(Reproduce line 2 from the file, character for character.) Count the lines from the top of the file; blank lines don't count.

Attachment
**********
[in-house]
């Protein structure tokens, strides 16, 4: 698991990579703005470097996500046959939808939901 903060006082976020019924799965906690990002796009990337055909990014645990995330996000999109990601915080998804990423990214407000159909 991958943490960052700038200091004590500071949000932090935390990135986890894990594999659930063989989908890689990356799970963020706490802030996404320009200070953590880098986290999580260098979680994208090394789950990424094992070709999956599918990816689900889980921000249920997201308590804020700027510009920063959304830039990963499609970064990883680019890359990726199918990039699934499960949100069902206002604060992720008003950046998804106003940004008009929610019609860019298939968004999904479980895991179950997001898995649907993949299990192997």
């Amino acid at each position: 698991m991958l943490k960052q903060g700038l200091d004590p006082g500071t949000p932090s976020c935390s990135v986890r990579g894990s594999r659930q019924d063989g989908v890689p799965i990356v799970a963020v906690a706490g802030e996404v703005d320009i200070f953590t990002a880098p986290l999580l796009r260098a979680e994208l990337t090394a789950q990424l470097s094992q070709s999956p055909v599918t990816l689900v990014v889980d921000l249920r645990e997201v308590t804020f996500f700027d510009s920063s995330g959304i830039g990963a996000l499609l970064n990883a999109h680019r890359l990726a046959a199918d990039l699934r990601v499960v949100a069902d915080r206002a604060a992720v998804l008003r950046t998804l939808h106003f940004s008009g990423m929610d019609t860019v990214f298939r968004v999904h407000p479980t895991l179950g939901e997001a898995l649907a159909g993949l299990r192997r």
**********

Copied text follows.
């Protein structure tokens, strides 16, 4: 698991990579703005470097996500046959939808939901 903060006082976020019924799965906690990002796009990337055909990014645990995330996000999109990601915080998804990423990214407000159909 991958943490960052700038200091004590500071949000932090935390990135986890894990594999659930063989989908890689990356799970963020706490802030996404320009200070953590880098986290999580260098979680994208090394789950990424094992070709999956599918990816689900889980921000249920997201308590804020700027510009920063959304830039990963499609970064990883680019890359990726199918990039699934499960949100069902206002604060992720008003950046998804106003940004008009929610019609860019298939968004999904479980895991179950997001898995649907993949299990192997």